Advertisement

RDF Query Relaxation Strategies Based on Failure Causes

  • Géraud Fokou
  • Stéphane JeanEmail author
  • Allel Hadjali
  • Mickaël Baron
Conference paper
Part of the Lecture Notes in Computer Science book series (LNCS, volume 9678)

Abstract

Recent advances in Web-information extraction have led to the creation of several large Knowledge Bases (KBs). Querying these KBs often results in empty answers that do not serve the users’ needs. Relaxation of the failing queries is one of the cooperative techniques used to retrieve alternative results. Most of the previous work on RDF query relaxation compute a set of relaxed queries and execute them in a similarity-based ranking order. Thus, these approaches relax an RDF query without knowing its failure causes (FCs). In this paper, we study the idea of identifying these FCs to speed up the query relaxation process. We propose three relaxation strategies based on various information levels about the FCs of the user query and of its relaxed queries as well. A set of experiments conducted on the LUBM benchmark show the impact of our proposal in comparison with a state-of-the-art algorithm.

Keywords

Execution Time SPARQL Query Relaxation Strategy Triple Pattern Initial Query 
These keywords were added by machine and not by the authors. This process is experimental and the keywords may be updated as the learning algorithm improves.

References

  1. 1.
    Lehmann, J., Isele, R., Jakob, M., Jentzsch, A., Kontokostas, D., Mendes, P.N., Hellmann, S., Morsey, M., van Kleef, P., Auer, S., Bizer, C.: DBpedia - a large-scale, multilingual knowledge base extracted from wikipedia. Semant. Web 6(2), 167–195 (2015)Google Scholar
  2. 2.
    Dong, X., Gabrilovich, E., Heitz, G., Horn, W., Lao, N., Murphy, K., Strohmann, T., Sun, S., Zhang, W.: Knowledge vault: a web-scale approach to probabilistic knowledge fusion. In: ACM SIGKDD, pp. 601–610 (2014)Google Scholar
  3. 3.
    Saleem, M., Ali, M.I., Hogan, A., Mehmood, Q., Ngomo, A.-C.N.: LSQ: the linked SPARQL queries dataset. In: Arenas, M., et al. (eds.) ISWC 2015. LNCS, vol. 9367, pp. 261–269. Springer, Heidelberg (2015). doi: 10.1007/978-3-319-25010-6_15 CrossRefGoogle Scholar
  4. 4.
    Hurtado, C.A., Poulovassilis, A., Wood, P.T.: Query relaxation in RDF. In: Spaccapietra, S. (ed.) Journal on Data Semantics X. LNCS, vol. 4900, pp. 31–61. Springer, Heidelberg (2008)CrossRefGoogle Scholar
  5. 5.
    Huang, H., Liu, C., Zhou, X.: Approximating query answering on RDF databases. J. World Wide Web 15(1), 89–114 (2012)MathSciNetCrossRefGoogle Scholar
  6. 6.
    Fokou, G., Jean, S., Hadjali, A.: Endowing semantic query languages with advanced relaxation capabilities. In: Andreasen, T., Christiansen, H., Cubero, J.-C., Raś, Z.W. (eds.) ISMIS 2014. LNCS, vol. 8502, pp. 512–517. Springer, Heidelberg (2014)Google Scholar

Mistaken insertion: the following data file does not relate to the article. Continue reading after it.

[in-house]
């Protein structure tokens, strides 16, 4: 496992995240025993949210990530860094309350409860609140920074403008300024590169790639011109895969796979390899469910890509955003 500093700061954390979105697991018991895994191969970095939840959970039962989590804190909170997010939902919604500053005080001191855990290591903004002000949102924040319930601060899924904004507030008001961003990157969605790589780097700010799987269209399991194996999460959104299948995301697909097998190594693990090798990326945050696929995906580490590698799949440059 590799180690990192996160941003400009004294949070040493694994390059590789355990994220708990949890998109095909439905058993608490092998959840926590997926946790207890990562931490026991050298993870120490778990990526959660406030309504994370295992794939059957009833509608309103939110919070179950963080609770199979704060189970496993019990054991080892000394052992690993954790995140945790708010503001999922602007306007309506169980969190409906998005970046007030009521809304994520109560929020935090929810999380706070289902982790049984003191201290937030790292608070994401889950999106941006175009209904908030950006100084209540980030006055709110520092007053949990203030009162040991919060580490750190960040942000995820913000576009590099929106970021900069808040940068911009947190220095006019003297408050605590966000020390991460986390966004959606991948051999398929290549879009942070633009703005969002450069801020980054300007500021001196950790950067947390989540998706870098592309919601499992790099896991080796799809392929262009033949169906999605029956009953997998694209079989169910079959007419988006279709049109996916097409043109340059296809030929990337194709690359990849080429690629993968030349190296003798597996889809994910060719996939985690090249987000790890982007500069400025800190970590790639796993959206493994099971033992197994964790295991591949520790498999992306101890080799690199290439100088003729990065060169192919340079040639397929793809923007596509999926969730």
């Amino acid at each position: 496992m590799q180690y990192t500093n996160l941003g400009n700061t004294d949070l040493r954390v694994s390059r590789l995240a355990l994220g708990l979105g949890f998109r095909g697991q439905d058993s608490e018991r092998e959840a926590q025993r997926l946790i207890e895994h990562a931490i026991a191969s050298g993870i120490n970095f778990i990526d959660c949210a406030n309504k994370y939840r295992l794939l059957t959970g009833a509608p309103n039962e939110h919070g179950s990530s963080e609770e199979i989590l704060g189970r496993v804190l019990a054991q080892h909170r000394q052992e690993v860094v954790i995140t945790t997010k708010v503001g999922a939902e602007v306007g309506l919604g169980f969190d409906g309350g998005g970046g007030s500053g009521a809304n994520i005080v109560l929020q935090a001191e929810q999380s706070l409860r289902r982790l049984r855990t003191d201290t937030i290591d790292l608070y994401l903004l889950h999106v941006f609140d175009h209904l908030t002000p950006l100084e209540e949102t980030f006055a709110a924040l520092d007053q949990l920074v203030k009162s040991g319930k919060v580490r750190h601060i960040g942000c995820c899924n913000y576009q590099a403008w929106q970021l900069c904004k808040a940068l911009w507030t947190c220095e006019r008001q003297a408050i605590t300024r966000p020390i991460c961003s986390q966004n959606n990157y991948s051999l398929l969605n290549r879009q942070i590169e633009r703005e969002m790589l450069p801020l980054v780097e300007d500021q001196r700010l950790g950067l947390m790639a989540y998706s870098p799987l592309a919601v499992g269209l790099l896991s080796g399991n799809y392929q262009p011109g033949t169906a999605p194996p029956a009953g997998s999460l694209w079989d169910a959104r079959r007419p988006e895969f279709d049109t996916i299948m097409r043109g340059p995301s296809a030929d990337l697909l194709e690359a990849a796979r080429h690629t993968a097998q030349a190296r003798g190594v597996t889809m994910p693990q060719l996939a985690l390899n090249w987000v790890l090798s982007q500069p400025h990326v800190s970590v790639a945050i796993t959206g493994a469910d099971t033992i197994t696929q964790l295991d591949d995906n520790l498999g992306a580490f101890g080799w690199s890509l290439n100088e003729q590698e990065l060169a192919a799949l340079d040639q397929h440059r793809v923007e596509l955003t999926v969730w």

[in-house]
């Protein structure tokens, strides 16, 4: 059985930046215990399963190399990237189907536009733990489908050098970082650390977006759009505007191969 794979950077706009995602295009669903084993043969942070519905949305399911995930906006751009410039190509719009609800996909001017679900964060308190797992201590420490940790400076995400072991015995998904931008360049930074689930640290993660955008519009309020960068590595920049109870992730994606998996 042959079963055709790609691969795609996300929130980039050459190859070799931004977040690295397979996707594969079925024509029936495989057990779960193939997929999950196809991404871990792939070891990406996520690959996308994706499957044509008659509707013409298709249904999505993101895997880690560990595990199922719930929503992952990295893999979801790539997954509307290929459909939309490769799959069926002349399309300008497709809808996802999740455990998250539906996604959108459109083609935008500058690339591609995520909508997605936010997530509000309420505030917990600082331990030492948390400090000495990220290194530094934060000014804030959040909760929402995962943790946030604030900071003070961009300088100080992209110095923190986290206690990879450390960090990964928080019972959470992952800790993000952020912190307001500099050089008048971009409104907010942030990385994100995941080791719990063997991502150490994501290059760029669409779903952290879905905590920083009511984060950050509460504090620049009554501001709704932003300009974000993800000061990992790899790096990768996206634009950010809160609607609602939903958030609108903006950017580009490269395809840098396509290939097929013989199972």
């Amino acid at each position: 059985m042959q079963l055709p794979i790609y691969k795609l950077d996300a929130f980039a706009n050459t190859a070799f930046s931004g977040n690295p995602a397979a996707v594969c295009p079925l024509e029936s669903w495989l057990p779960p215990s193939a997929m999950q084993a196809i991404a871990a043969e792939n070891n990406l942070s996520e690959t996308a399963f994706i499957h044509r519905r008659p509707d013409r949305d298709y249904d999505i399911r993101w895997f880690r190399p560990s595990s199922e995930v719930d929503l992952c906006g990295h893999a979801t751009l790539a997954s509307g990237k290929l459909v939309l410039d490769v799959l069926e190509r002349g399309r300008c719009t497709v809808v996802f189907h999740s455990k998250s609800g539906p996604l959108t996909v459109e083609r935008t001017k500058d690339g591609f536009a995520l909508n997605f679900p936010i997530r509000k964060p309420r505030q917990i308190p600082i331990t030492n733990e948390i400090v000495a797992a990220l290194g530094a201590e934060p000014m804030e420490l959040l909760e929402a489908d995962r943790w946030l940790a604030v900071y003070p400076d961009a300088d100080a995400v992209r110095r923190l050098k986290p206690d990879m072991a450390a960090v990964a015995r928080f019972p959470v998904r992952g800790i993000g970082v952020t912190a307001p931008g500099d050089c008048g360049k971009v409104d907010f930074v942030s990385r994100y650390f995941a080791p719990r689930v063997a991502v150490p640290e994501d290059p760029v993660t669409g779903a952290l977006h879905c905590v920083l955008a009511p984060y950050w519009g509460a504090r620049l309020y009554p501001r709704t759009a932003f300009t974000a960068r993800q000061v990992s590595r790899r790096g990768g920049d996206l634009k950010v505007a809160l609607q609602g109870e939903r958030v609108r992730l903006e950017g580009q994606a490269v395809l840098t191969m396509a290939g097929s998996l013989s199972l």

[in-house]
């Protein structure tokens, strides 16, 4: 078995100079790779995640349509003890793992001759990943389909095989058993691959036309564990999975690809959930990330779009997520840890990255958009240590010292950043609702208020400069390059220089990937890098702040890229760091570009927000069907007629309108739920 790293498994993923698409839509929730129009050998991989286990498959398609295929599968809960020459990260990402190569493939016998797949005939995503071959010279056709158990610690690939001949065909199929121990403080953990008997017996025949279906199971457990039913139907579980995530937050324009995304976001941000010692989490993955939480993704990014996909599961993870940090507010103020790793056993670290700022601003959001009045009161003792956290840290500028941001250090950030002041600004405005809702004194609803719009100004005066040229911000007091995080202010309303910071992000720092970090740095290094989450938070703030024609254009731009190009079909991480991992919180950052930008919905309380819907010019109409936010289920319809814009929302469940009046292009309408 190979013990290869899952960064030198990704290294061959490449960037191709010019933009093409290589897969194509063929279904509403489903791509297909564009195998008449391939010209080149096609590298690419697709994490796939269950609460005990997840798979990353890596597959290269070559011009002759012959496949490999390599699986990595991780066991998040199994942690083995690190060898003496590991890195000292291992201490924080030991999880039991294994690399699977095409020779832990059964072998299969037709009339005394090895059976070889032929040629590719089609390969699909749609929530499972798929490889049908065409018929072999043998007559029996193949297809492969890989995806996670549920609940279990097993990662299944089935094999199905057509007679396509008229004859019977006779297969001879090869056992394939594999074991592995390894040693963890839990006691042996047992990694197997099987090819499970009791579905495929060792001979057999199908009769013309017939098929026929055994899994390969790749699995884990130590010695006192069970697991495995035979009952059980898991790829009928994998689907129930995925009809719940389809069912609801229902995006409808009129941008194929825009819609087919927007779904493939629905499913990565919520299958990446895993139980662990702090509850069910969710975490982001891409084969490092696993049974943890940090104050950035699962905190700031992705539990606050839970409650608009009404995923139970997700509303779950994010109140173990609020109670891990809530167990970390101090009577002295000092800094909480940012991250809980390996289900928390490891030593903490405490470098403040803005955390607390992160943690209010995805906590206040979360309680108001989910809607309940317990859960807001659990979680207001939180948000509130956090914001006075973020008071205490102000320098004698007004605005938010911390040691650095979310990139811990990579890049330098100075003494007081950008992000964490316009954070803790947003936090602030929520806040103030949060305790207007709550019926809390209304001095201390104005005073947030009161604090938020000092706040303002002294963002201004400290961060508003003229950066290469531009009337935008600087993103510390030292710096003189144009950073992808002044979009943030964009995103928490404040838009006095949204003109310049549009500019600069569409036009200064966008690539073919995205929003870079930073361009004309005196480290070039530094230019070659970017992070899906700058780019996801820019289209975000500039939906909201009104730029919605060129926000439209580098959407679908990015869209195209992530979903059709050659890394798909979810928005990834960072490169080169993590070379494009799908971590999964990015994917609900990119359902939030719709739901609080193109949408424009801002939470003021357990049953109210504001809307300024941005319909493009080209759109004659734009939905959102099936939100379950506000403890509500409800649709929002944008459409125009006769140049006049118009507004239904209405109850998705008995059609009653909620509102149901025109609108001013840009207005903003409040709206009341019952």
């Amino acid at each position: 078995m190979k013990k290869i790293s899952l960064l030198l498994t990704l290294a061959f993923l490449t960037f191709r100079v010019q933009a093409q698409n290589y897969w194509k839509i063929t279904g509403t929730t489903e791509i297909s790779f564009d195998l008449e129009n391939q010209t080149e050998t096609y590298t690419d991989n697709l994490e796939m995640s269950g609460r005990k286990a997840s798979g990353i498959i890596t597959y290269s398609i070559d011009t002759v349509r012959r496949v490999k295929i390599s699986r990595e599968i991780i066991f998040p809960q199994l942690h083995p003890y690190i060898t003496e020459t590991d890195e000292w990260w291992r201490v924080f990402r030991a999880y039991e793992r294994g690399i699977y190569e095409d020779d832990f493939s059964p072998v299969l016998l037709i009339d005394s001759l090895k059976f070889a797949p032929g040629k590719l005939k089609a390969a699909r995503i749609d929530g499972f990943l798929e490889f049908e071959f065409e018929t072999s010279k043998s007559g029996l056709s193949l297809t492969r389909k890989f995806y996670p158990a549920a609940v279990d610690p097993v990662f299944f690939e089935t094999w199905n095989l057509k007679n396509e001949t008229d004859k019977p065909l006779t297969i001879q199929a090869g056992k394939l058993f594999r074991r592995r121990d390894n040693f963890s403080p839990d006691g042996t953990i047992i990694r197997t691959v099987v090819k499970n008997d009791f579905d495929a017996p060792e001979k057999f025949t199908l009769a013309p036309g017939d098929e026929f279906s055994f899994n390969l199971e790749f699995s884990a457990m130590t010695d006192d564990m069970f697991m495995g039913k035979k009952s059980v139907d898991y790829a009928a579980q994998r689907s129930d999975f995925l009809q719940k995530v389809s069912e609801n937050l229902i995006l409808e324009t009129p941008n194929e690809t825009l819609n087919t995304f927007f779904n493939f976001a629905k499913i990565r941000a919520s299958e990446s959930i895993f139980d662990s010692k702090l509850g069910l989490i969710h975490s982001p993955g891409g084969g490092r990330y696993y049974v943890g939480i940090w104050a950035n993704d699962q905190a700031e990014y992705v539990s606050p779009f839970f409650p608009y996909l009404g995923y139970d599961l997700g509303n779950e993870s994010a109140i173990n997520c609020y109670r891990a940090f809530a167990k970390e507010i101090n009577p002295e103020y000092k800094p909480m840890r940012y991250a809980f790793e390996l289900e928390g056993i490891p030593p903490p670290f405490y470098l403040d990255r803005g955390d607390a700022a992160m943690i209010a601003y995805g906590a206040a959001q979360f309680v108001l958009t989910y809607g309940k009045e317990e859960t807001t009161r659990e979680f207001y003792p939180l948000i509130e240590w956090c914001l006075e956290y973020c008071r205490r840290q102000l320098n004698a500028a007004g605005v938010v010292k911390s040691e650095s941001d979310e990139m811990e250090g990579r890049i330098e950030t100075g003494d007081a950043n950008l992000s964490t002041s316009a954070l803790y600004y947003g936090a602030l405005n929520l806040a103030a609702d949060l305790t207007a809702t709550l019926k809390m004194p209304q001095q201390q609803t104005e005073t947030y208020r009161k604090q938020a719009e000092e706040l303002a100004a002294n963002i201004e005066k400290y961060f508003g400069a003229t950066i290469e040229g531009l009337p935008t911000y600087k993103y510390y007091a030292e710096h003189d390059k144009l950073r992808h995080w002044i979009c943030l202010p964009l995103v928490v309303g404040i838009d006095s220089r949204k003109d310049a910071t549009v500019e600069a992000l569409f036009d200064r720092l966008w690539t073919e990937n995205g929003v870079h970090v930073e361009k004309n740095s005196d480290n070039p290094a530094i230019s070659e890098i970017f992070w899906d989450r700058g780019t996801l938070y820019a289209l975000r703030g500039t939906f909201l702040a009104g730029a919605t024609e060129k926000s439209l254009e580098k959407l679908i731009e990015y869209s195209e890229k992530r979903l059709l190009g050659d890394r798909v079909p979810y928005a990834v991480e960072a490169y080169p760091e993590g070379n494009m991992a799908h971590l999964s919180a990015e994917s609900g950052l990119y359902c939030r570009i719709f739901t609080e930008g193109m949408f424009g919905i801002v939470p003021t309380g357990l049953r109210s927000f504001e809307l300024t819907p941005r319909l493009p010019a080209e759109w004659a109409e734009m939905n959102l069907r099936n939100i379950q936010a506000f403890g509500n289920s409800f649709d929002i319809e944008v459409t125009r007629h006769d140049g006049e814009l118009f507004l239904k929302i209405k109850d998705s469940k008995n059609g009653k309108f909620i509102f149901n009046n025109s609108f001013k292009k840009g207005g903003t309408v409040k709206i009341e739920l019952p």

7. 7.
    Calì, A., Frosini, R., Poulovassilis, A., Wood, P.T.: Flexible querying for SPARQL. In: Meersman, R., Panetto, H., Dillon, T., Missikoff, M., Liu, L., Pastor, O., Cuzzocrea, A., Sellis, T. (eds.) OTM 2014. LNCS, vol. 8841, pp. 473–490. Springer, Heidelberg (2014)Google Scholar
  8. 8.
    Dolog, P., Stuckenschmidt, H., Wache, H., Diederich, J.: Relaxing RDF queries based on user and domain preferences. IJIIS 33(3), 239–260 (2009)Google Scholar
  9. 9.
    Elbassuoni, S., Ramanath, M., Weikum, G.: Query relaxation for entity-relationship search. In: Antoniou, G., Grobelnik, M., Simperl, E., Parsia, B., Plexousakis, D., De Leenheer, P., Pan, J. (eds.) ESWC 2011, Part II. LNCS, vol. 6644, pp. 62–76. Springer, Heidelberg (2011)CrossRefGoogle Scholar
  10. 10.
    Hogan, A., Mellotte, M., Powell, G., Stampouli, D.: Towards fuzzy query-relaxation for RDF. In: Simperl, E., Cimiano, P., Polleres, A., Corcho, O., Presutti, V. (eds.) ESWC 2012. LNCS, vol. 7295, pp. 687–702. Springer, Heidelberg (2012)CrossRefGoogle Scholar
  11. 11.
    Fokou, G., Jean, S., Hadjali, A., Baron, M.: Cooperative techniques for SPARQL query relaxation in RDF databases. In: Gandon, F., Sabou, M., Sack, H., d’Amato, C., Cudré-Mauroux, P., Zimmermann, A. (eds.) ESWC 2015. LNCS, vol. 9088, pp. 237–252. Springer, Heidelberg (2015)CrossRefGoogle Scholar
  12. 12.
    Godfrey, P.: Minimization in cooperative response to failing database queries. Int. J. Coop. Inf. Syst. 6(2), 95–149 (1997)CrossRefGoogle Scholar
  13. 13.
    Pérez, J., Arenas, M., Gutierrez, C.: Semantics and complexity of SPARQL. ACM Trans. Database Syst. 34(3), 16:1–16:45 (2009)CrossRefGoogle Scholar
  14. 14.
    Bizer, C., Schultz, A.: The Berlin SPARQL benchmark. Semant. Web Inf. Syst. 5(2), 1–24 (2009)CrossRefGoogle Scholar
  15. 15.
    Campinas, S.: Live SPARQL auto-completion. In: ISWC 2014 (Posters & Demos), pp. 477–480 (2014)Google Scholar
  16. 16.
    Bosc, P., Hadjali, A., Pivert, O.: Incremental controlled relaxation of failing flexible queries. JIIS 33(3), 261–283 (2009)Google Scholar
  17. 17.
    Jannach, D.: Fast computation of query relaxations for knowledge-based recommenders. AI Commun. 22(4), 235–248 (2009)MathSciNetzbMATHGoogle Scholar
  18. 18.
    Pivert, O., Smits, G., Hadjali, A., Jaudoin, H.: Efficient detection of minimal failing subqueries in a fuzzy querying context. In: Eder, J., Bielikova, M., Tjoa, A.M. (eds.) ADBIS 2011. LNCS, vol. 6909, pp. 243–256. Springer, Heidelberg (2011)CrossRefGoogle Scholar

Copyright information

© Springer International Publishing Switzerland 2016

Authors and Affiliations

  • Géraud Fokou
    • 1
  • Stéphane Jean
    • 1
    Email author
  • Allel Hadjali
    • 1
  • Mickaël Baron
    • 1
  1. 1.LIAS/ISAE-ENSMAUniversity of PoitiersFuturoscope CedexFrance

Personalised recommendations